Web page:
Characteristics of bread flour?
implementing some of Hamelman's recipes in "Bread" I had to make a lot of adaptions.
Let me explain: the flours I have at disposal in Italy are much less absorbent and elastic than american and canadian flours (that most probably were used by the author for his recipes), as I already imagined beforehand.
Fortunately for me the recipes more or less explain how the dough should look and feel like, permitting me to add flour to have a dough with seemingly the same characteristics.
My curiosity is understanding what are the alveographic characteristics of the "bread flours" you generaly use. At page 372 there's an example of a flour in use: W 335 with P/L 0.75.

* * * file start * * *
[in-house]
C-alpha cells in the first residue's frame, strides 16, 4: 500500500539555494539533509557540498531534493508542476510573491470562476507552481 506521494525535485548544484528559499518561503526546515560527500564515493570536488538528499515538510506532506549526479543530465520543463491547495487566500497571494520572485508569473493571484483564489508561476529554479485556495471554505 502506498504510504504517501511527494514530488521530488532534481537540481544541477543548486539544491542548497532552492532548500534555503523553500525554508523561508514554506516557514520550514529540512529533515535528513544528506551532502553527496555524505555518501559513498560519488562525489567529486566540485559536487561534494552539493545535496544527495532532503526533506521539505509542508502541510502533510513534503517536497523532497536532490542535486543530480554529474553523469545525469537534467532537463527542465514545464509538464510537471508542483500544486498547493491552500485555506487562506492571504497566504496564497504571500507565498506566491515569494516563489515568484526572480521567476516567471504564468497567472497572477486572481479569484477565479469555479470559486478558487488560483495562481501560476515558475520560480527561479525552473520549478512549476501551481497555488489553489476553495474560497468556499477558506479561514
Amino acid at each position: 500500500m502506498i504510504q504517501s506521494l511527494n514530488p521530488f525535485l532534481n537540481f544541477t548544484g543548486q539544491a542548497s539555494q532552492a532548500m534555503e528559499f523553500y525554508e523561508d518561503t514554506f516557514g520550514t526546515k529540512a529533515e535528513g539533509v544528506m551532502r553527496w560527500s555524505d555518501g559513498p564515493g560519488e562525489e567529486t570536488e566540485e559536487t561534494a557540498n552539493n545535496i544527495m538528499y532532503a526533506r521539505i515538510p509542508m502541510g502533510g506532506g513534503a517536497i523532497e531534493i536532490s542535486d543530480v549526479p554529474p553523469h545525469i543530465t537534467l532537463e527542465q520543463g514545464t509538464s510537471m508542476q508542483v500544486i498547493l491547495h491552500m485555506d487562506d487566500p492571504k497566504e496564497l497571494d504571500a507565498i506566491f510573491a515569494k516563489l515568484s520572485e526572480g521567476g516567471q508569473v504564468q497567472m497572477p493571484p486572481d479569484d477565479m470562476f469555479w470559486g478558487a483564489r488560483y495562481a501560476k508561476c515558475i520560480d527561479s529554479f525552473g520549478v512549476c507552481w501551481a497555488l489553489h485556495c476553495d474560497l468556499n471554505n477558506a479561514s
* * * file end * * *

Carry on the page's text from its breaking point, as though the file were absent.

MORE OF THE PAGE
Here that flour would be considered high gluten flour with a very high elasticity. Just to make an example "manitoba" flours (specialty high gluten flours to make sweet breads such as panettone and pandoro) have W ~= 350 and P/L 0.6 with an absorbence of at most 60%. Flours with a higher P/L are generally considered to be too elastic, especially for sweet breads. Ordinary flours in our stores almost never drink more than 50-55% when preparing stiff doughs.
Another example: preferments for rye breads are generally called for with an hydratation of 80-83%, but the rye flours I use are so finelly milled (and wholemeal) that with so little water I would get a very stiff dough that I could only "knead" by hand.
I'd like to have some more detail on your bread flours to have a wider picture.